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Jurassic Park: The Game

Score: 72%
ESRB: Not Rated
Publisher: Telltale Games
Developer: Telltale Games
Media: Download/1
Players: 1
Genre: Action/ Adventure

Graphics & Sound:

Jurassic Park: The Game attempts to take the events from the original motion picture and show a story that didn't appear on the silver screen or in Michael Crichton's novel. While I feel like the developers did a really good job pulling off the look and feel of Isla Nublar and its revived wildlife, how the game tells that story isn't quite to my liking.

Like I said though, the look and feel of the game is great. While the human characters don't quite fall into that Uncanny Valley death trap, they still look good. For the most part, you won't find any of the film's characters in Jurassic Park: The Game, the exceptions being the park's veterinarian, Gerry Harding and the body of Dennis Nedry (Wayne Knight), though you don't actually see his face - and considering the condition he was in when we last see him in the film, that's probably a good thing.

Sound seems to hit the target as well. The game features good and well-acted dialogue, but of course, when you think of Jurassic Park, you can't help but think about the classic theme song and the sounds of the roars the dinosaurs make. I don't know how many of the creatures' vocals had to be created anew and how many were pulled from the films' audio, but what is in Jurassic Park: The Game is good.


Jurassic Park: The Game starts off with a team sent by Dodgson to pick up Nedry having to go into the island and look for him and his canister when he doesn't show up at the dock. At first, you mainly play as Nima Cruz, a Costa Rican woman who is some hired muscle to help get Miles Chadwick, the man on the phone when Nedry calls the docks, to the shaving cream canister. When Nima finds out what the island has on it though, she realizes just what InGen has done and that the stolen embryos can bring her the money she needs in order to provide a good life for her and her child. Unfortunately, Nedry's meddling with the security system leaves her seriously wounded.

Meanwhile, Dr. Harding is heading to the docks with his daughter when they get side-tracked by Nima and her injuries. As a result, the father/daughter team also miss the boat and they are among the last few people left on Isla Nublar when the main characters from the film take off in the helicopter.

That's really only the start of the game as a paramilitary force is sent onto the island to look for the remaining survivors while Nima, the Hardings and a few other people they pick up along the way work on finding a way off the island.

The story itself is good; while it isn't as compelling as the main story that follows Hamilton, Grant, Sattler, Malcom and the kids, it still does a good job of plugging some of the holes left in the original text. Where Jurassic Park: The Game fumbles the ball a bit is in the gameplay itself.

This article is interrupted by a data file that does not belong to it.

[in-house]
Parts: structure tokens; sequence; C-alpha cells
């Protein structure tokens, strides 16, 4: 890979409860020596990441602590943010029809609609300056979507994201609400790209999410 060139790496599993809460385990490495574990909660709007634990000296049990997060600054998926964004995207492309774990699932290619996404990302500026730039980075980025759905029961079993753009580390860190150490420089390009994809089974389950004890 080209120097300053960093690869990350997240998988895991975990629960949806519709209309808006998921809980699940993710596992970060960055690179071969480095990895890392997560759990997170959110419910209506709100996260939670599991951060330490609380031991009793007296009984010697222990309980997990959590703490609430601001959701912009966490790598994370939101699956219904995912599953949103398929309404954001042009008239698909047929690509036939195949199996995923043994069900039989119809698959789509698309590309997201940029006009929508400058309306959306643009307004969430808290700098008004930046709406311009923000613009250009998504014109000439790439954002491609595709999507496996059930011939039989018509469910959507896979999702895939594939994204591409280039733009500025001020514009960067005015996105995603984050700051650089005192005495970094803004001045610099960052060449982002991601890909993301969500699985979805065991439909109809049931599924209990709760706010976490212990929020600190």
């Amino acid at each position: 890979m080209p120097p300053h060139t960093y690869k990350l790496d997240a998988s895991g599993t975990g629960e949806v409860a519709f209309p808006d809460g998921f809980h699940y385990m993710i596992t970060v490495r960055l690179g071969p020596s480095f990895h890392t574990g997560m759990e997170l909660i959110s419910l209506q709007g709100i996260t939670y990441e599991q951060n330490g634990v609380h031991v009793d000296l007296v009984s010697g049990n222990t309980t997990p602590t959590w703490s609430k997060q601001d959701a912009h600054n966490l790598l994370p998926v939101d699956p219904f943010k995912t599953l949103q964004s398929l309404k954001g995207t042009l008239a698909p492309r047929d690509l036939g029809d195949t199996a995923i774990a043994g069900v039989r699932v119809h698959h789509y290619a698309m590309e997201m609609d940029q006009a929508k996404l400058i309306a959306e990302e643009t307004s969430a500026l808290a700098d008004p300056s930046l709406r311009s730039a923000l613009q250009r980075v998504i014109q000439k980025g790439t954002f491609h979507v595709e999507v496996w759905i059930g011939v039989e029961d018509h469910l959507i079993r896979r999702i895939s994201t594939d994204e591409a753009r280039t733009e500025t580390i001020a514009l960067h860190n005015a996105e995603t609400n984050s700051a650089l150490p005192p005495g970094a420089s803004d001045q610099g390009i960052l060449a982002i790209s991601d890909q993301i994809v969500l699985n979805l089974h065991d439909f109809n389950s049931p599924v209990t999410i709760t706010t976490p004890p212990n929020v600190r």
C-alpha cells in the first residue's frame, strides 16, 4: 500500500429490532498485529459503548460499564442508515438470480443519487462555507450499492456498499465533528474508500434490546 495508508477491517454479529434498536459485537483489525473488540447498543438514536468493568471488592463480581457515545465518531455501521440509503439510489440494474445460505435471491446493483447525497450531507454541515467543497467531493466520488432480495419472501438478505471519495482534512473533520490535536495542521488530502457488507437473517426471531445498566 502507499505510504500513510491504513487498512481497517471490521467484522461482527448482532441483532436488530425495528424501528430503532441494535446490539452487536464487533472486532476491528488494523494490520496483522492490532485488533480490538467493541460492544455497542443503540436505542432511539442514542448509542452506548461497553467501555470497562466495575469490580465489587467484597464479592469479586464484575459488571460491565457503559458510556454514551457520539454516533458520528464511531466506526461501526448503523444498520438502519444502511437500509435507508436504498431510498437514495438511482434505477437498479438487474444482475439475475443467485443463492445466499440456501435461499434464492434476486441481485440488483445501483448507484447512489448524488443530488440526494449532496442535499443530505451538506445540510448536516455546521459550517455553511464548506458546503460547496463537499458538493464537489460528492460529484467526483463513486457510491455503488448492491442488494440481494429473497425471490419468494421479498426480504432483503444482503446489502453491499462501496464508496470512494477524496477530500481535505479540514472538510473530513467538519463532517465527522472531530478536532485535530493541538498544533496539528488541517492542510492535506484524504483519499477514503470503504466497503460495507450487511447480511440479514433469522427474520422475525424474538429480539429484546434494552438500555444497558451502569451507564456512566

Where Telltale excels in the standard adventure-genre, this game feels more like an interactive movie where your only control is quick-time events. There were many times when I felt like I was playing an older laserdisc based game like Dragon's Lair or Space Ace.

More times than not, the game has you responding to a series of on-screen key commands in order to do everything from dodge enemy dinos to cut your way through thick jungle brush. When you aren't performing quick-time button presses, you are clicking the on-screen icons that show you exactly where you need to go and what you need to do in each location. From start to finish, you never really feel like you are playing a game, just coaxing the movie to keep playing out.


While there is some basic problem-solving to be had in Jurassic Park: The Game, even those puzzles are laid out in front of you. Part of it is the fact that the game shows you everywhere you can look and everything you can interact with, and part of it is the simplicity of the puzzles themselves.

Quite frankly though, even those puzzles are spaced rather far apart. Many lengthy segments involving you tapping the correct keyboard keys in order to dodge or maneuver your characters just the right way in order to avoid whatever peril they find themselves in. As a result, while Jurassic Park's story is compelling enough to keep me involved, the gameplay makes the overall experience feel a bit cheap and easy.

Game Mechanics:

I'm a fan of Telltale Games. I'm a fan of Jurassic Park. When I first learned that the two would come together, I was excited. When I saw the first bit of gameplay, my enthusiasm waned a bit because the gameplay wasn't anything like I had expected, but I had hope that the whole game wasn't like what I saw. Unfortunately, it looks like Jurassic Park: The Game is all about the quick-time events with no real exploration or puzzle-solving. As a result, I feel quite a bit of disappointment in the overall experience. As a story in the Jurassic Park universe, it's not bad, but as a game, it's not up to snuff by any means.

This is a hard game to recommend and even the biggest Telltale or Jurassic Park fans will find this to be a tough purchase to justify.

-J.R. Nip, GameVortex Communications
AKA Chris Meyer

Minimum System Requirements:

Windows XP Service Pack 3/Vista/Windows , 1.8 GHz Pentium 4 or equivalent processor, 2 GB RAM, 2 GB Hard Disk Space, ATI or NVidia Video Card with 256 MB RAM, DirectX 9.0c, DirectX 8.1 compatible Sound Device

Test System:

Windows 7 Ultimate, Intel i7 X980 3.33GHz, 12 GB RAM, Radeon HD 5870 Graphics Card, DirectX 9.0c

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Game Vortex :: PSIllustrated